As an alternative, we propose a data-driven approach that is agnostic to all annotations except for spatial ones, specifically chromosomal coordinates. Critical to our method are robust estimates of differential methylation (DM) at individual CpG sites derived from limma[43], arguably the most widely used tool for microarray analysis. We pass the square of the moderated t statistic calculated on each 450K probe to our DMR-finding function. We then apply a Gaussian kernel to smooth this metric within a given window, and also derive an expected value of the smoothed estimate (in other words, one with no experimental effect) from the varying density of CpGs sites incurred by reduced representation and irregular spacing. DMRcate validations were performed on both simulated and real 450K data.


We generated 100 simulated data sets, each with 20 columns and one row for each 450K probe. The first ten columns were considered as control samples and the last ten columns as treatment samples. In each simulated data set, 2,162 promoter-associated regions were randomly assigned as true DMRs, half being hypermethylated in the treatment samples and half hypomethylated. For each of these DMRs, two beta levels were randomly chosen with a beta difference of exactly 0.2. Simulated beta values within the DMR were generated by sampling from a beta distribution with mode equal to the given level, and with a realistic amount of variability. Outside the true DMRs, each probe was classified as unmethylated (beta values near zero) or fully methylated (beta values near 1), based on a representative array produced from healthy human leukocytes. Beta values for these probes were generated by sampling from one of two manually chosen beta distributions, each empirically matching the two main modes in typical 450K arrays derived from leukocyte samples. Finally, values were adjusted to lie in the range 0.01 to 0.99. The logit-transform of the beta value (M) was used for all 450K statistical analyses. A more thorough explanation of the data synthesis can be found in Additional file 1: Supplementary material.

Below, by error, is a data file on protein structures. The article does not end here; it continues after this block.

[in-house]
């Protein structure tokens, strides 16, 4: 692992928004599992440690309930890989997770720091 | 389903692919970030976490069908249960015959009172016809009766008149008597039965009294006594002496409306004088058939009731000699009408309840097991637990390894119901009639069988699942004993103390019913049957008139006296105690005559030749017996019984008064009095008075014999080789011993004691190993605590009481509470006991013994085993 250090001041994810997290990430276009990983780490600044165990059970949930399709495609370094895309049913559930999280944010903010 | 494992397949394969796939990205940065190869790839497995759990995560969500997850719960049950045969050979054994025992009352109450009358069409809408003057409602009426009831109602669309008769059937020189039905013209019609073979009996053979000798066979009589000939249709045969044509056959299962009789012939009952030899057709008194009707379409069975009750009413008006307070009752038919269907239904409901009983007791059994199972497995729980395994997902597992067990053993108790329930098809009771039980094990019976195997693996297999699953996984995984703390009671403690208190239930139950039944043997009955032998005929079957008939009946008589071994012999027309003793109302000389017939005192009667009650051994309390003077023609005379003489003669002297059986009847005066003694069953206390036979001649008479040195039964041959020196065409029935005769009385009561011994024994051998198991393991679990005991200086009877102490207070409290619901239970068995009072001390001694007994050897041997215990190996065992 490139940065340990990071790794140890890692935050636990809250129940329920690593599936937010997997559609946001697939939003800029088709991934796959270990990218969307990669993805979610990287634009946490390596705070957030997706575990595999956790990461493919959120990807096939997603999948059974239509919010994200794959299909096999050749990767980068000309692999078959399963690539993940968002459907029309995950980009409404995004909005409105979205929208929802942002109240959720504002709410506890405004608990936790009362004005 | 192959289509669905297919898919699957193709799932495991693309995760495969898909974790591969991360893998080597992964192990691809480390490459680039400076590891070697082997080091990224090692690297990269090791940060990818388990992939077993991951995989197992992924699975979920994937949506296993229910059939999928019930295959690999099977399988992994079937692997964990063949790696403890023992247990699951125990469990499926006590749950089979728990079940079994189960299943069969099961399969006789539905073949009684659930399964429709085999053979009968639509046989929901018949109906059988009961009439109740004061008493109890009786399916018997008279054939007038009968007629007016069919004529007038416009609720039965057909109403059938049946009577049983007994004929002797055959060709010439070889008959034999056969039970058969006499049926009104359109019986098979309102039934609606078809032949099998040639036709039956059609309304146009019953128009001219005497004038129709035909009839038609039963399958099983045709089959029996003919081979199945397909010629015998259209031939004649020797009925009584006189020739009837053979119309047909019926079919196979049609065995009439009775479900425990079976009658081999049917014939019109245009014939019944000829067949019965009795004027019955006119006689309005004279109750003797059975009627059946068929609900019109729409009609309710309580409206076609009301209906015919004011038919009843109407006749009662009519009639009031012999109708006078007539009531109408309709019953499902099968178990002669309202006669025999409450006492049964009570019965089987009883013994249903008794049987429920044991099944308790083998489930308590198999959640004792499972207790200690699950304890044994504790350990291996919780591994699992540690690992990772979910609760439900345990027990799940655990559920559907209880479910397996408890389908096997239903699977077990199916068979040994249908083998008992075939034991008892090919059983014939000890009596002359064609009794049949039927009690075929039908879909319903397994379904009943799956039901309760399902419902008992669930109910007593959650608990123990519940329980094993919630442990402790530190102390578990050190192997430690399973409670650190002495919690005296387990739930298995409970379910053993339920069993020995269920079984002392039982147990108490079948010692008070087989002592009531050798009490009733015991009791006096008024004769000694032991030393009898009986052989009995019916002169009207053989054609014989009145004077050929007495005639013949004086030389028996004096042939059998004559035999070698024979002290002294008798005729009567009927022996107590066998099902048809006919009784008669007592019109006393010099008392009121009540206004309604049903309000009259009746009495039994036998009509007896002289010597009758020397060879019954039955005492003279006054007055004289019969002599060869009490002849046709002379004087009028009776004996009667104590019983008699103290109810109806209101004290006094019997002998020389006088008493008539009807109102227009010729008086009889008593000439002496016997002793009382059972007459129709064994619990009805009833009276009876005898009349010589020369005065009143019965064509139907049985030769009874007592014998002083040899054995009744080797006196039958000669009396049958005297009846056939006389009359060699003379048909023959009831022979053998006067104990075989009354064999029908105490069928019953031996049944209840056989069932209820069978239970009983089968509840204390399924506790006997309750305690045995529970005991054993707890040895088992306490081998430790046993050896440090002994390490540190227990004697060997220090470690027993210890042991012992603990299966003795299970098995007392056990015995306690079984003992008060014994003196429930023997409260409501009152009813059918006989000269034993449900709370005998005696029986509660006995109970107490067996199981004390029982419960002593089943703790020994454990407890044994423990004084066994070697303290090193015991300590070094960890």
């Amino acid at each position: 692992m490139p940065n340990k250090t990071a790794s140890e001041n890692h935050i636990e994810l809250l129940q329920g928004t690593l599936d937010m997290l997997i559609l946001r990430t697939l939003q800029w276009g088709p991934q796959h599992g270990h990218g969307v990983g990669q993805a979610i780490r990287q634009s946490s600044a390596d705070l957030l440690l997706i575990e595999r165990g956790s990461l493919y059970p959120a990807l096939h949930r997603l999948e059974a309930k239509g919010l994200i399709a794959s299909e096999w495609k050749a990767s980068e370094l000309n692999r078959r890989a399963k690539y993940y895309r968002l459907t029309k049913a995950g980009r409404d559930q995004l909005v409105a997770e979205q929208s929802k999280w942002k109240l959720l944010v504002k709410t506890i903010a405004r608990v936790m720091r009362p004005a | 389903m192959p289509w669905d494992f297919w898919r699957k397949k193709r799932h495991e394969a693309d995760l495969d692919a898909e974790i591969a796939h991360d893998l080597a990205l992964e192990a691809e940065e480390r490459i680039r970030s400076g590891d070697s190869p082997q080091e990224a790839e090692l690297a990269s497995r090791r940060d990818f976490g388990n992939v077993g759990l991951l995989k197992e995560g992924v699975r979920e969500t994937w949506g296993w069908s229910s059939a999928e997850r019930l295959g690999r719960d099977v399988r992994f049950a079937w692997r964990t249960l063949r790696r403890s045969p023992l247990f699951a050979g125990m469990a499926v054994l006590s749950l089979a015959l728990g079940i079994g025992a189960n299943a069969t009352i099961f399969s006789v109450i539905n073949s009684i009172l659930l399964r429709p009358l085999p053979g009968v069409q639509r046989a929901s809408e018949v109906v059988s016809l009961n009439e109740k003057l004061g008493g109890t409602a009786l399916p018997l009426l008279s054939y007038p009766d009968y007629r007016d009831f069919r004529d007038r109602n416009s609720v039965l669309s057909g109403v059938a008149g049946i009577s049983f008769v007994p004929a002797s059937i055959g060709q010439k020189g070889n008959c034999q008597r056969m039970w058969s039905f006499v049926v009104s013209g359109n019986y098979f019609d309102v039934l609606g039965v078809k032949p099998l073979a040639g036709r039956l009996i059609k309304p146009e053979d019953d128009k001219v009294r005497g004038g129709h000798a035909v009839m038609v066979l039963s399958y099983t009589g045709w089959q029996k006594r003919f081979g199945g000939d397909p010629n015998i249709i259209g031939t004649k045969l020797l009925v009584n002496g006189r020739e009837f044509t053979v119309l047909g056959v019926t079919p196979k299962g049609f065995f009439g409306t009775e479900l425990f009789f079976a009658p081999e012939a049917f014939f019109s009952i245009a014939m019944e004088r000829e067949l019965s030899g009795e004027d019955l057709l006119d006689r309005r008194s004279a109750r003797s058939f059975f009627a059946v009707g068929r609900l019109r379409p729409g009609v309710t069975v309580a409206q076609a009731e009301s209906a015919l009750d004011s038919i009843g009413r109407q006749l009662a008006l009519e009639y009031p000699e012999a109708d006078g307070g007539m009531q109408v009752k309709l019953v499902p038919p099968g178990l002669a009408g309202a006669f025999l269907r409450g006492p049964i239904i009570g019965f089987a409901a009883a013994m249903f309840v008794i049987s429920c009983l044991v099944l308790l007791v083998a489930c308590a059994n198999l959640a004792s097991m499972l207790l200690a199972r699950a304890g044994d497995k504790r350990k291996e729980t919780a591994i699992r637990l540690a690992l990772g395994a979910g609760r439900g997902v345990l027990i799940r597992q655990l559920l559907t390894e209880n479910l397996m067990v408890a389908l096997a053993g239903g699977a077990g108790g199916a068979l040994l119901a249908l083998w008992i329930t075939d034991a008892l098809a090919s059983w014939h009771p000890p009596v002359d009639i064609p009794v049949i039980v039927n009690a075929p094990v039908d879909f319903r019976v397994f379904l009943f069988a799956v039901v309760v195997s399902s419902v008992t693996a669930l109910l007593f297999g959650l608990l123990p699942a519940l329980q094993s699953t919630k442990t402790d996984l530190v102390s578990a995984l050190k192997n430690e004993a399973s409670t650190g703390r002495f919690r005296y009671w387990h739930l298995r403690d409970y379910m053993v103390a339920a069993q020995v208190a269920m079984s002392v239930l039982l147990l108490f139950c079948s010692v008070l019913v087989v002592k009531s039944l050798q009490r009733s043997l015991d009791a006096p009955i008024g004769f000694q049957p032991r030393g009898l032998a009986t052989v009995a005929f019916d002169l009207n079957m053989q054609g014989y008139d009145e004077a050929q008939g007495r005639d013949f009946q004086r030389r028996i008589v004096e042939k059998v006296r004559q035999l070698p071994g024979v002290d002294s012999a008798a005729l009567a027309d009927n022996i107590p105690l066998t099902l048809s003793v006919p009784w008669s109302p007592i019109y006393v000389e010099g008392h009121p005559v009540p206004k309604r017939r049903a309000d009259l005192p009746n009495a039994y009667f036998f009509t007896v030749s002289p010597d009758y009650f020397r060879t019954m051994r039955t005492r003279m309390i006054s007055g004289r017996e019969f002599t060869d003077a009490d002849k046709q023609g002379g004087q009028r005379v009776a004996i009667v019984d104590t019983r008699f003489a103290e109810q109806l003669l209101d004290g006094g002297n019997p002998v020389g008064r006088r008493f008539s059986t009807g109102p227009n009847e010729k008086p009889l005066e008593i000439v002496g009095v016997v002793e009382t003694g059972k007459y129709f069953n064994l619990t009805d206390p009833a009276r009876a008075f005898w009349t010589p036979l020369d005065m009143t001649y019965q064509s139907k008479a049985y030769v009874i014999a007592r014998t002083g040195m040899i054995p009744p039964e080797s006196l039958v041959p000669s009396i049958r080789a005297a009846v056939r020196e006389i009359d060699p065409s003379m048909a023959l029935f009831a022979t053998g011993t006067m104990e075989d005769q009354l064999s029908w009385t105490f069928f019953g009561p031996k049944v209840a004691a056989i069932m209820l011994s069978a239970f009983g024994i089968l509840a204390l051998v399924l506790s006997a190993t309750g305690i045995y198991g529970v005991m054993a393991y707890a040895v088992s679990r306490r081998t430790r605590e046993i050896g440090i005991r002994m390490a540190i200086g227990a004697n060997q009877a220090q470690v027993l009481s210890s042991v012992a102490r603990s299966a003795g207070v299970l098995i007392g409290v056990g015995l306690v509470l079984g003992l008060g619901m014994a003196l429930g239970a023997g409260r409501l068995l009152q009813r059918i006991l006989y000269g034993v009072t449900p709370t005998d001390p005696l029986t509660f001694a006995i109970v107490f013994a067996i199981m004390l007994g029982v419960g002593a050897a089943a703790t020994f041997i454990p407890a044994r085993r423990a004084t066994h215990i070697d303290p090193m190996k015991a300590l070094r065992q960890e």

In-house 450K data

With regards to real data, we used two experimental comparisons to validate our method, both designed with paired biological replicates. Methylation of purified visceral adipocytes (VAs) was compared to, firstly, purified subcutaneous adipocytes (SAs) and secondly, to the unpurified tissue from which they were derived, visceral adipose tissue (VAT), matched from the same patients. All DNA samples were taken from three lean, healthy females between the ages of 36 and 47, and form part of the EpiSCOPE research program [44].

For all 450K data, the nine tissue DNA samples were run on the same physical chip, to eliminate any potential for a batch effect between samples. For each comparison, samples were normalised separately using the dasen method from the R package wateRmelon[23]. Again, M values were used for all 450K statistical analyses. To avoid corruption of the analysis from bad quality or confounded data, any row (probe) in the data matrix that contained a detection P value (quality control indicator) above 0.05 was discarded, as was any probe whose represented CpG site was two or fewer nucleotides from a known SNP (see Additional file 1: Figure S1) for which that SNP had a minor allele frequency above 0.05. Since all samples were female, cross-hybridising probes (which are predominantly promiscuous on sex chromosomes [45]) and the sex chromosome probes themselves were retained in the analysis. This process was carried out separately for each group of six samples pertinent to the comparison of interest, and resulted in 466,190 candidate methylcytosine sites for the VA vs SA comparison, and 466,263 for the VA vs VAT comparison. The VA vs SA comparison showed a much stronger biological effect than VA vs VAT (Figure 1a) when analysed with limma, confirmed by the fact that 71,535 probes (approximately 15% of those assayed) returned a Benjamini–Hochberg (BH) adjusted P<0.05 for the former, but none was returned for the latter.

Figure 1
figure 1

Effect size for VA vs SA, VA vs VAT comparisons. (a) Moderated t distribution of all 450K probes from the VA vs SA and VA vs VAT comparisons, derived from their respective limma top tables. (b) Log-scaled total width of DMRs called by BSmooth on the VA vs SA and VA vs VAT comparisons from WGBS data, for varying values of the |t| cutoff. DMR, differentially methylated region; SA, subcutaneous adipocyte; VA, visceral adipocyte; VAT, visceral adipose tissue; WGBS, whole-genome bisulfite sequencing.